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  7. Questionably Benevolent Moderator Slowhand's Avatar
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    #31
    Quote Originally Posted by calaverasgrandes View Post
    Again, I am highly skeptical of 620. To me it is like taking a test for Windows ME just before XP came out. I do grunt level IT everywhere in the SF bay area. From SF to Mountain View, the peninsula and Oakland. I literally see more win 2k stuff out there than Vista. Lately I am seeing win 7 everywhere. All the developers at my morning job are running win 7. I personally cant wait until 7 comes out for reals. And I cant wait until you can cert on it.
    But if you want to take the easy path I suppose 620 can fly as an elective exam for MCSE as well as the OS exam for a few others. If you are doing home user support than I guess 620 makes sense as well.
    Vista's been pretty widely adopted by companies that are willing to spend the money on hardware, especially here in the Bay Area. My last employer, my current employer, and just about all the partner companies we work with use Vista Business or Ultimate as their standard workstation OS. Smaller places, or "low tech" places that may not employ internal IT tend to shy away from new things. As for issues, there have been some. Then again, I remember the nightmare days of XP just after it launched, so it hasn't been much different for me.

    Either way, don't be too scared off by the hype that Vista is "just bad". If you want to wait for the Windows 7 exams, there's nothing wrong with that, but you'll have to wait until about 30 days after Windows 7 is released to the market; it just doesn't sound like you have that much time to wait. Having played with the Beta of 7, I don't see it as much different than Vista with some cooler features, and you can benefit a lot more from training on Vista and going to 7, than training on XP and making the much bigger leap to 7. (This is especially true if you haven't done any work with Vista; you'll be behind when it comes to working with Windows 7 once it's out of Beta.)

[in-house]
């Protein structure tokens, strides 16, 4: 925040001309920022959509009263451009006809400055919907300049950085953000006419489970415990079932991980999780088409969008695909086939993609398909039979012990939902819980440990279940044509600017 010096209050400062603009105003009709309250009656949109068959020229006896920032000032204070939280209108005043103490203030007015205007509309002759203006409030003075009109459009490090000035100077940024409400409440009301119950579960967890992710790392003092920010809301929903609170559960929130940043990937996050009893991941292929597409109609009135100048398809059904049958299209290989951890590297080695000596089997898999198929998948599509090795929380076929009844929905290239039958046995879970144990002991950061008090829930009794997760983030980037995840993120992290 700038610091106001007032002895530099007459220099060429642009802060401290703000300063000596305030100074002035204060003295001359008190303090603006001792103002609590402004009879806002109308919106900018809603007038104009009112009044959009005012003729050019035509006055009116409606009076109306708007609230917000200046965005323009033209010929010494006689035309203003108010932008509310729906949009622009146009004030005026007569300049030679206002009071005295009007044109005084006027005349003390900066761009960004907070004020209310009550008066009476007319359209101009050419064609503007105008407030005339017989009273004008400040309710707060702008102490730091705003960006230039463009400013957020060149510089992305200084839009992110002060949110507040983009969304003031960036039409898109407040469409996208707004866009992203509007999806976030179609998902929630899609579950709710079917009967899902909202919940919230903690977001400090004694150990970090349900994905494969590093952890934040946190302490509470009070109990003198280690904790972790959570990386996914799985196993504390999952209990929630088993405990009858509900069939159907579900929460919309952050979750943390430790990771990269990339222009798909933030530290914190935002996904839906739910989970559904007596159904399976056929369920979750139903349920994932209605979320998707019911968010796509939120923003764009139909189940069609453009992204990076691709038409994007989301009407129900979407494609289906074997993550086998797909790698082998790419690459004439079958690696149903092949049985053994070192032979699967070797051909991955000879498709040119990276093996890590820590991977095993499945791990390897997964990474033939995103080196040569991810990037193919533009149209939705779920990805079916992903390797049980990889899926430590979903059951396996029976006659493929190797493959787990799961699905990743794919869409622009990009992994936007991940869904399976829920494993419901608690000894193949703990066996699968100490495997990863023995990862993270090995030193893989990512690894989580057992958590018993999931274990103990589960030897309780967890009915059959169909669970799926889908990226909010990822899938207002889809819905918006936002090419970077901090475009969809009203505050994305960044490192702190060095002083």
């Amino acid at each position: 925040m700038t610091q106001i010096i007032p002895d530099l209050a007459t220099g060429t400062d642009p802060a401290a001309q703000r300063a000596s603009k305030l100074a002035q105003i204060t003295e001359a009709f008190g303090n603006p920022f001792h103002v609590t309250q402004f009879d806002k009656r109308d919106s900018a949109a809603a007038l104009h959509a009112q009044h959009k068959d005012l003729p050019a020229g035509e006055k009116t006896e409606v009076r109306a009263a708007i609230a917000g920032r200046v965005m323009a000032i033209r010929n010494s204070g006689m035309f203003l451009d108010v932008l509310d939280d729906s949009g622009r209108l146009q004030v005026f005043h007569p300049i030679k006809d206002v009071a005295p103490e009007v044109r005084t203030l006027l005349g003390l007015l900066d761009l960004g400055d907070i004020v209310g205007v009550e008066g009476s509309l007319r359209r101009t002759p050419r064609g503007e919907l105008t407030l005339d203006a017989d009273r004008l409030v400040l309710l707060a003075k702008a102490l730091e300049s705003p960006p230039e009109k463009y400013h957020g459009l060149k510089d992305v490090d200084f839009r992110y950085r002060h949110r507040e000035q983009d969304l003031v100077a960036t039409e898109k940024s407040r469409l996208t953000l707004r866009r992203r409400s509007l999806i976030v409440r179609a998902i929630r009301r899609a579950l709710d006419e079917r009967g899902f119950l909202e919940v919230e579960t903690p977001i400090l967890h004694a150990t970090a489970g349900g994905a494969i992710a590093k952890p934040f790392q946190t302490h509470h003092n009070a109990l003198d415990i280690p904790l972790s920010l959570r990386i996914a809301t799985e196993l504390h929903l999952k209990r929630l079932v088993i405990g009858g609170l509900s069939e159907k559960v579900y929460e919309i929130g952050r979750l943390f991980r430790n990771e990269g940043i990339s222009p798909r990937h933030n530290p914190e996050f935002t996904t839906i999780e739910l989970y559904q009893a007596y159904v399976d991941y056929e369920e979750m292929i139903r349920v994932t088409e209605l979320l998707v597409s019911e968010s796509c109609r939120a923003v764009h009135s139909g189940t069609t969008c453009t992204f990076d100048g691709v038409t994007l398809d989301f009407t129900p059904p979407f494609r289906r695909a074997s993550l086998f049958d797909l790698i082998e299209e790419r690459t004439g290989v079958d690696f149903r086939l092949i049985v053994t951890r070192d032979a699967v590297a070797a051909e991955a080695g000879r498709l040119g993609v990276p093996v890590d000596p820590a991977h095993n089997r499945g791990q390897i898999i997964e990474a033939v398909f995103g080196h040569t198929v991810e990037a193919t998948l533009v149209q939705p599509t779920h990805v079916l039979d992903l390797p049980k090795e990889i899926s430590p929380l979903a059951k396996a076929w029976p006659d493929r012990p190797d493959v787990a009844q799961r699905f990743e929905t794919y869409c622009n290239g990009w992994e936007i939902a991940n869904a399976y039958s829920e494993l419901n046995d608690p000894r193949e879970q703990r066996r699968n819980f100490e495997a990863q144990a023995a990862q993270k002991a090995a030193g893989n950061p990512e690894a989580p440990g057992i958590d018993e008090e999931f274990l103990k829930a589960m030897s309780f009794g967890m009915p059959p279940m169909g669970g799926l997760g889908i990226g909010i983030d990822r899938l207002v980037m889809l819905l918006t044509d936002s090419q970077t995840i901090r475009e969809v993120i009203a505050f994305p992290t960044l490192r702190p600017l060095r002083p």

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  8. Member calaverasgrandes's Avatar
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    #32
    Really, which companies are these that are adopting Vista? I've worked at south bay and peninsula biopharm companies with lots of funding and decent IT depts. Also done some work for some banks with rather sophisticated IT, and a client which covers enough points of entry to the US that I hade to get homeland security clearance. None of them had a vista. Maybe at software development companies?
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  9. Questionably Benevolent Moderator Slowhand's Avatar
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    #33
    Quote Originally Posted by calaverasgrandes View Post
    Really, which companies are these that are adopting Vista? I've worked at south bay and peninsula biopharm companies with lots of funding and decent IT depts. Also done some work for some banks with rather sophisticated IT, and a client which covers enough points of entry to the US that I hade to get homeland security clearance. None of them had a vista. Maybe at software development companies?